Two 6-at-1 matchup of seeds Saturday—and neither is a gimme by any stretch. Then two quarterback classics Sunday: Watson at Mahomes and Wilson at Rodgers. You’re coming off a breathless wild-card weekend, and the divisional round should be pretty good too.
Minnesota (11-6, 6th seed, NFC) at San Francisco (13-3, 1st seed, NFC)
4:35 p.m. ET, Levi’s Stadium, Santa Clara, Calif., TV: NBC
San Francisco favored by 6.5
This is where winning a bye is so advantageous. Minnesota, in a Sunday road game, wins an emotional game against a prohibitive favorite in extra time. Short week of practice. Flies two time zones west, 1,600 miles, to play a Saturday roadie against the top seed in the conference. Said top seed will have 13 days between games, which seems like enough to get healthy but not too many to get stale.
Here’s what the Vikings gained other a win in Minnesota: On offense, they probably can trust Kirk Cousins in a big spot more, and they certainly know that putting the ball in the hands of Dalvin Cook (94 rushing yards, two touchdowns) is a win for them. On defense, if they penetrate as well as they did in the ‘Dome, Everson Griffen and Danielle Hunter, who made Drew Brees’ life uncharacteristically miserable Sunday, could do some mental damage to Jimmy Garoppolo in his first playoff game. I expect the San Francisco pass-rush to be more dangerous than Minnesota’s, though, and that athleticism should make a big difference in quickening Cousins’ pace. Oh, and there’s this: Sunday’s win for the Vikings was the first road playoff win for the franchise in 15 years.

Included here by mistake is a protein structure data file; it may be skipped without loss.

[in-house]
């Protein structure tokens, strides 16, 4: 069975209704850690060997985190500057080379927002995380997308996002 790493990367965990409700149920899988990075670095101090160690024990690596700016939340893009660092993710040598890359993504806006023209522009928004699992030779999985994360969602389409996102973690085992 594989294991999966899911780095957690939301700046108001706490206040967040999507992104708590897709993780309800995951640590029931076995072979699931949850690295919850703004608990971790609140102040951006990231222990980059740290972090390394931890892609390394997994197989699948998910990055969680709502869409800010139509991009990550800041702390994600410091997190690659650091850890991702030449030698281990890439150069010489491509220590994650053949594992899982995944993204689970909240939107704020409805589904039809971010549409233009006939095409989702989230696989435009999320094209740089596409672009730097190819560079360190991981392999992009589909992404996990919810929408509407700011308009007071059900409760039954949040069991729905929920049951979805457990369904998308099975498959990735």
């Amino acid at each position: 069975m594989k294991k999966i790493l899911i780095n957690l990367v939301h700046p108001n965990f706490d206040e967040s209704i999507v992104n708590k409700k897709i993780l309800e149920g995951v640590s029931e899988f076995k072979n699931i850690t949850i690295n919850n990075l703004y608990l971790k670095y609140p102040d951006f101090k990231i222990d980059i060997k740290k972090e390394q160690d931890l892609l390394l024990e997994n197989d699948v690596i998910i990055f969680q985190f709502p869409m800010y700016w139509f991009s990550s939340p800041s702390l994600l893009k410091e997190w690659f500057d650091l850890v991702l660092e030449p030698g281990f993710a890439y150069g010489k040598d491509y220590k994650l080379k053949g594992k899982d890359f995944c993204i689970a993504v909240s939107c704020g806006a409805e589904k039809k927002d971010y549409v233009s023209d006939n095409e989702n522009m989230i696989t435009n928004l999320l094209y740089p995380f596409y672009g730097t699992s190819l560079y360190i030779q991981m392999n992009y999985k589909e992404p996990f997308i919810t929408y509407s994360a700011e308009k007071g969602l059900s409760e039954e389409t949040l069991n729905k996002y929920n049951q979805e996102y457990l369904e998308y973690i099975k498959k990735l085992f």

Tennessee (10-7, 6th seed, AFC) at Baltimore (13-3, 1st seed, AFC)
8:15 p.m. ET, M&T Bank Stadium, Baltimore, TV: CBS
Baltimore favored by 10
I bet if you gave Baltimore coach John Harbaugh truth serum, he’d say he’d have rather faced the Patriots in the divisional round. To me, there are three borderline unstoppable forces in the eight-team field:
• Patrick Mahomes, the defending MVP, totally healthy and rested after a midseason kneecap injury;
• Lamar Jackson, the most versatile quarterback in the game;
• Derrick Henry, the Tennessee running back who wrecked the Patriots on Saturday night.
The thing about Henry is everyone knows he’s coming, and no one can stop him behind that beefy and productive offensive line in Tennessee. In his last seven games, Henry is on the kind of run that some of the greatest backs ever have not experienced: 1,078 yards, 6.23 yards per rush, and did I happen to mention that everyone knows he’s getting the ball, over and over? Look at these seven games: 188 yards, 159, 149, 103, 86, 211 and 182. Baltimore was average against the run this year—4.4 yards per rush allowed. The Ravens’ three-man front averages 328 pounds, which is good, because they’ll need that beef.